In lieu of an abstract, here is a brief excerpt of the content:

Reviewed by:
  • The Religious Orders in Pre-Reformation England
  • John Tillotson
The Religious Orders in Pre-Reformation England. Edited by James G. Clark. [Studies in the History of Medieval Religion 18.] (Rochester, New York: The Boydell Press. 2002. Pp. xii, 250. $75.00.)

The thirteen essays in this volume began life as papers presented to a colloquium at York in September, 1999. In their variety of subject and approaches [End Page 312] they provide revealing insights into the current directions of scholarly thinking about the last century of the religious orders in medieval England. There are six sections: an Introduction with two essays by James G. Clark and Joan Greatrex; three papers on the subject of "Education and Learning" (Barbara Harvey, Vincent Gillespie, and Jeremy Catto); and two each on the "Mendicant Life" (Michael Robson and R. N. Swanson), "Women Religious" (Claire Cross and Marilyn Oliva), "Monasteries and Society" (Benjamin Thompson and Glyn Coppack), and "Dissolution" (F. Donald Logan and Peter Cunich).

The period since David Knowles completed the third volume of The Religious Orders in England (1959) has seen a major upsurge in publication on the late Middle Ages, and a real attempt made to shift discussion of monastic houses away from pervasive assumptions about decline and dissolution. In a very useful survey of recent literature, James G. Clark demonstrates what a mixed balance sheet can be constructed on the late medieval religious. If their houses had become marginalized in terms of the most vital directions of spirituality, they were nonetheless so deeply integrated into their local societies that their destruction between 1536 and 1540 constituted a watershed. In a literal as well as a metaphorical sense the English landscape was changed.

Benjamin Thompson's persuasive essay "Monasteries, Society and Reform in Late Medieval England," systematically explores the reasons why this dramatic destruction of monasticism could be accomplished in such a short space of time and relatively easily. His explanation accommodates both the shift away from monasticism as a dominant force in the Church after the twelfth century, and the undoubted efforts of the religious to adapt to new needs. The services they offered to patrons and more generally (hospitality, alms, corrodies, advowsons, places for relatives, prestige, schools) were valued, certainly; but few of them were exclusive to them. They remained vulnerable to the argument that they had abandoned the ideal of withdrawal from the world, and that better use might be made of the large resources they controlled.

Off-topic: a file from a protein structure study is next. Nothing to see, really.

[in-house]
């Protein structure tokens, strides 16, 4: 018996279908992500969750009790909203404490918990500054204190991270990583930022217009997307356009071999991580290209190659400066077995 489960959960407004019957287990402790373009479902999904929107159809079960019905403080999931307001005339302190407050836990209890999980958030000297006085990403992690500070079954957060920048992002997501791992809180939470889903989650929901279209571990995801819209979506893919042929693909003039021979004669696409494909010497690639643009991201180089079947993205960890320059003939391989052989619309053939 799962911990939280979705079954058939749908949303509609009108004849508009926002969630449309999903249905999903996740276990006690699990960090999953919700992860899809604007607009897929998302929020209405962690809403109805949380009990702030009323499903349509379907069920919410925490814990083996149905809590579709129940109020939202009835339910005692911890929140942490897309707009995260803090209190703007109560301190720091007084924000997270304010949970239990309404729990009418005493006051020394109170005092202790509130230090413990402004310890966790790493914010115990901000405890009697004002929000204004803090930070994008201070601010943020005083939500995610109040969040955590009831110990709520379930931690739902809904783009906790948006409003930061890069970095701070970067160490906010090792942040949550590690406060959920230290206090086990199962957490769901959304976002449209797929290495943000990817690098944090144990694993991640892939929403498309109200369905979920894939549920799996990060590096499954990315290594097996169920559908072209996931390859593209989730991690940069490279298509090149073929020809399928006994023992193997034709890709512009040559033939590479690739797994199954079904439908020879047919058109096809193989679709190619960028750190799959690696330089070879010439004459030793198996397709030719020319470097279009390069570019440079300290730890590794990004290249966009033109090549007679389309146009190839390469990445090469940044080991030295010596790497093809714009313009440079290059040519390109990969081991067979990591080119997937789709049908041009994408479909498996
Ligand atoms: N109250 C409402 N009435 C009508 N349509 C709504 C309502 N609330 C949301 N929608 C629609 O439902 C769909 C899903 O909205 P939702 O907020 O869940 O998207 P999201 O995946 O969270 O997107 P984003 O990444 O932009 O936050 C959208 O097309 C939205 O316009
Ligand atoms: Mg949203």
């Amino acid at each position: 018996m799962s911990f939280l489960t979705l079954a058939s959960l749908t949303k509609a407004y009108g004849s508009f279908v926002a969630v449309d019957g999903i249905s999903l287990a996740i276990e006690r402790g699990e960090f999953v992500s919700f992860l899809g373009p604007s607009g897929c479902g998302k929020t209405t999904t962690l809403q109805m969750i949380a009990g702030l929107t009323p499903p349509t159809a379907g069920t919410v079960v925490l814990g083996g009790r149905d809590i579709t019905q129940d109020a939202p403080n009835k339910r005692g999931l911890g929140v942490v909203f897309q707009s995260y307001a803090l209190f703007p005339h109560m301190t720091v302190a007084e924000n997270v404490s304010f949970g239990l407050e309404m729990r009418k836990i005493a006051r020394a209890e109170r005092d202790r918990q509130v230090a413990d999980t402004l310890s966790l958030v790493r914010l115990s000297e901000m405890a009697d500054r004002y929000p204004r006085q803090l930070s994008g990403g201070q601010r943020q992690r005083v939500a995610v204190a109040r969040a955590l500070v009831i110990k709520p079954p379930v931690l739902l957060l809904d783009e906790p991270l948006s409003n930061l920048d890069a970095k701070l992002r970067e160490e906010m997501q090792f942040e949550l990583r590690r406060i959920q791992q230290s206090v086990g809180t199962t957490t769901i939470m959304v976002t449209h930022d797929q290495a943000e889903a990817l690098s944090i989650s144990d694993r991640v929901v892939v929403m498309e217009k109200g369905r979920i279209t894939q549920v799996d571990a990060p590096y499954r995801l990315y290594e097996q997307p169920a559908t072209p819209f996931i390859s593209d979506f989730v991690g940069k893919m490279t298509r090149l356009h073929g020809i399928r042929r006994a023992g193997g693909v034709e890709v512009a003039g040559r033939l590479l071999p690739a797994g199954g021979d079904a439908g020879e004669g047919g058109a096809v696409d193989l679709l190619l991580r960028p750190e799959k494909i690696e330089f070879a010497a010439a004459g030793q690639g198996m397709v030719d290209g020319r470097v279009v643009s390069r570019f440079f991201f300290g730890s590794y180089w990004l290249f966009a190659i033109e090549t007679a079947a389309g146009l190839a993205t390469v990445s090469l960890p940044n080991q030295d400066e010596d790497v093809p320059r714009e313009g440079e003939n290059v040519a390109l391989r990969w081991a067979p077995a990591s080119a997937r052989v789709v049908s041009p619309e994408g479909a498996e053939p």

Nonetheless, the cumulative effect of other essays in the volume is to suggest that a major, ruthless drive from the central government has to be factored in to the destruction of religious houses that remained broadly socially useful, and did not have communities anxious to leave when opportunity was offered (F. Donald Logan). Whilst English Franciscans might make little contribution to the learning of the Renaissance, they were well qualified preachers and confessors, engaged in traditional apostolic work that had done much to raise religious sensibilities (Jeremy Catto). The Grey Friars of York can be shown to be still at the heart of the life of the city in the sixteenth century (Michael Robson). The mendicants in general were active participants in the trade in indulgences that serviced an important aspect of late medieval religious life, preparation for Purgatory (R. N. Swanson).

Claire Cross's survey of the Yorkshire nunneries in the early Tudor period could hardly be called a flattering one, but despite being burdened with debt and their nuns recurrently a target for accusations of unchastity, her verdict is [End Page 313] that they "still appear to have been performing a necessary function in local society." In the diocese of Norwich a concise study of patronage to female monasteries reveals the closeness of their ties with their locality, and a pattern of support from lesser gentry and yeomen farmers (Marilyn Oliva).

The impression left by these papers is of the vitality of current research and publication in this field of religious history. The potential of architectural history to contribute to our understanding of changes in the lifestyle of monks is explored in an essay on monastic planning (Glynn Copack), whilst another essay brings contemporary psycho-historical methodologies to...


Additional Information

Print ISSN
pp. 312-314
Launched on MUSE
Open Access
Back To Top

This website uses cookies to ensure you get the best experience on our website. Without cookies your experience may not be seamless.